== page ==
Laura Pappalardo, M.E.D.

Laura Pappalardo, M.E.D.

São Paulo, Brazil

Mapping Grounds for Reparations in Jaraguá Peak

For the Guarani Mbya, ka’aguy (Atlantic Forest) is sacred. Yet, only 12 percent of the Atlantic Forest original coverage remains. A portion of that is in Jaraguá Peak. The Peak is also the highest point within São Paulo, located in the northwest region of the city. Anyone who lives in São Paulo knows Jaraguá Peak as a point of visual reference—the only forested area rising above dense urbanism. Two hundred years ago, São Paulo was ka’aguy. Now, the city occupies part of Guarani territory, which spans across the borders of what is now known as Paraguay, Argentina, Uruguay, and Brazil. São Paulo exists entirely within Guarani territory.

São Paulo’s urban growth and the expansion of infrastructural networks (roads, power lines, dams) have disrupted Guarani infrastructures (the presence of Atlantic Forest, the continuity of paths between Guarani villages, access to clean water). The three busiest roads in São Paulo—the first began in 1940—cut through the peak area. Since the roads opened for car use, urban growth, starting on the roads’ borders, have encroached continuously on the Atlantic Forest. The São Paulo state government also transformed the peak into a state park for tourism, 60% of which overlaps Jaraguá Indigenous Land, demarcated for the Guarani. Two telecommunication towers installed at the top of the peak in the 1960s broadcast electromagnetic pollution over the Atlantic Forest and its inhabitants. Nonetheless, Guarani communities in São Paulo remake Guarani geographies every day, resisting Atlantic Forest encroachment and circumventing colonial networks. Guarani communities in the north and south of São Paulo hold a crucial infrastructural and environmental role for the entire city, increasing São Paulo’s environmental security by recovering degraded soils and recuperating Atlantic Forest areas.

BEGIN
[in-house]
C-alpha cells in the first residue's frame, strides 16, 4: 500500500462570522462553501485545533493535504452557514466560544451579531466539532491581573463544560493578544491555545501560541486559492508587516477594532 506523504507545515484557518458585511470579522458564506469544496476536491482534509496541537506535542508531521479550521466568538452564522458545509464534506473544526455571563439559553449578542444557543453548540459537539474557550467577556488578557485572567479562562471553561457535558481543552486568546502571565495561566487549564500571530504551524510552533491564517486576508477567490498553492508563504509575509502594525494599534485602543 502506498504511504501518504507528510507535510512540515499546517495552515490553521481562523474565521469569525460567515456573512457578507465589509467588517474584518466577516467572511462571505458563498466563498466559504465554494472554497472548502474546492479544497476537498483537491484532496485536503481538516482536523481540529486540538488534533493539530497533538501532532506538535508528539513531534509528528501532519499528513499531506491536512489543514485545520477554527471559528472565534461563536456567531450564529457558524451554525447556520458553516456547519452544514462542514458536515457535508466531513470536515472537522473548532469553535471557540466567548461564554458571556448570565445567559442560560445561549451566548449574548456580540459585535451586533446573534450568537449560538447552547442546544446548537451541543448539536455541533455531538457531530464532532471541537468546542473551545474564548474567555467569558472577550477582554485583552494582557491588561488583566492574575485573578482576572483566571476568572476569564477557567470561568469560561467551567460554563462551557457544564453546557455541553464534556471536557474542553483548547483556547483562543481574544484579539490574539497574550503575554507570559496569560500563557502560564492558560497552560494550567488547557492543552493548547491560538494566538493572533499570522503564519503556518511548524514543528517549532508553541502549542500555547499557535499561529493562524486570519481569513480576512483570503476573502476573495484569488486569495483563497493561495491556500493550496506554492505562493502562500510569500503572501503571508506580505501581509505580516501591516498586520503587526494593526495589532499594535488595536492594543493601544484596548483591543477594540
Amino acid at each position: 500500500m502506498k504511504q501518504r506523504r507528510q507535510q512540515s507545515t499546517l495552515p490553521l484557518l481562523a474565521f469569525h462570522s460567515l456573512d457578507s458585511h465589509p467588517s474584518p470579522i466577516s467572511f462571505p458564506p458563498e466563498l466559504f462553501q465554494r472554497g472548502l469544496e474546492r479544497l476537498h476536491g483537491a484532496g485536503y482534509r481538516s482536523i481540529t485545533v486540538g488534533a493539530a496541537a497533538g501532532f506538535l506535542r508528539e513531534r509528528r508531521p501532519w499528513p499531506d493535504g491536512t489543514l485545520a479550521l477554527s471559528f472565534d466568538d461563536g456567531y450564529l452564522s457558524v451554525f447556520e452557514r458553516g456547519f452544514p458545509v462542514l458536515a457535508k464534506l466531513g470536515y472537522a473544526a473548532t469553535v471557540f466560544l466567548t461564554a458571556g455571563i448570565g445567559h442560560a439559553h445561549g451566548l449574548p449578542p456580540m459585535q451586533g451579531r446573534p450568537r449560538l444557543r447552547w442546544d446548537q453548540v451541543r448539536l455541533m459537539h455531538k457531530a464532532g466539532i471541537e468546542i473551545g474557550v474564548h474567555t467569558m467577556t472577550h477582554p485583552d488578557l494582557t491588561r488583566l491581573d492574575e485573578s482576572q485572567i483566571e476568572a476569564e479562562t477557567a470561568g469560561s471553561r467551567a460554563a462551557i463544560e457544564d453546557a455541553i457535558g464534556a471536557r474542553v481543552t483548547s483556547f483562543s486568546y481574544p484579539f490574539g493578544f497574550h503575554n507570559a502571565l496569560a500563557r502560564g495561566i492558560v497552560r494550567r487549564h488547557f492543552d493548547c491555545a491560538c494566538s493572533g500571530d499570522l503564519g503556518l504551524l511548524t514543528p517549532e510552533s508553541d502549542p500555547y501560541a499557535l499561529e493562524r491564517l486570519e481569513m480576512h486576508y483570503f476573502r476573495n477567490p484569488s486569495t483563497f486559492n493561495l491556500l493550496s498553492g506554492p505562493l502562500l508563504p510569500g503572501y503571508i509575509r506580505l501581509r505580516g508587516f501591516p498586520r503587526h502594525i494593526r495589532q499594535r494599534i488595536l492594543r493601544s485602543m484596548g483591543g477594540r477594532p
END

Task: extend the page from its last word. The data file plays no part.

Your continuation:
This project maps the history of infrastructural expansion in Jaraguá Peak. It represents the history of each infrastructural layer (roads, telecommunication towers, power lines) in sectional maps that expose long-term changes on the ground. Each map accompanies a set of case studies that received reparations for infrastructural harm. Maps and case studies are organized in appendix-tools, which can serve as detachable documents from the larger body of the thesis. Each appendix-tool (infrastructural reparations cases for reference, activist mapping, and public engagement strategies) aspires to contribute to Guarani activism.

This page includes a preview of my MED thesis project: Mapping Grounds for Reparations in Jaraguá Peak. Learning from ground perspectives and from Guarani oral histories, the work asks how São Paulo’s history of urban growth and infrastructural expansion assumes different contours when focusing on the history of Atlantic Forest deforestation. A shift that decenters São Paulo’s history to center on Guarani territory and Atlantic Forest history can foreground unaccounted forms of violence which São Paulo’s growth allowed, as well as present and future initiatives of ground repair.

Sectional maps reveal the history of ground change not perceptible in “top-down” maps and expose the history of deforestation, ground perforation, and extraction caused by roads, telecommunication towers and power lines construction in Jaraguá Peak. This work was produced by a juruá (Guarani Mbya term for non-Indigenous, white, settler). For this reason, this work carries contradictions and limits of translation. Instead of aiming accuracy and fixture, sectional maps foreground contradictory, uncertain, and ever shifting ground relations.

Big part of this research was the question of how to make a document. How does a document travel and perform, talk with interlocutors, or serve for government pressure? As an attempt to communicate with multiple audiences, I tried four different forms of document: appendix-tools, a website, a folder with spatial evidence for download, and an activist document database. My trajectory during the Master of Environmental Design was full of collaborations which made this work possible, this work is indebted to many. The work continues despite my graduation, as a proposal of long term activist research project.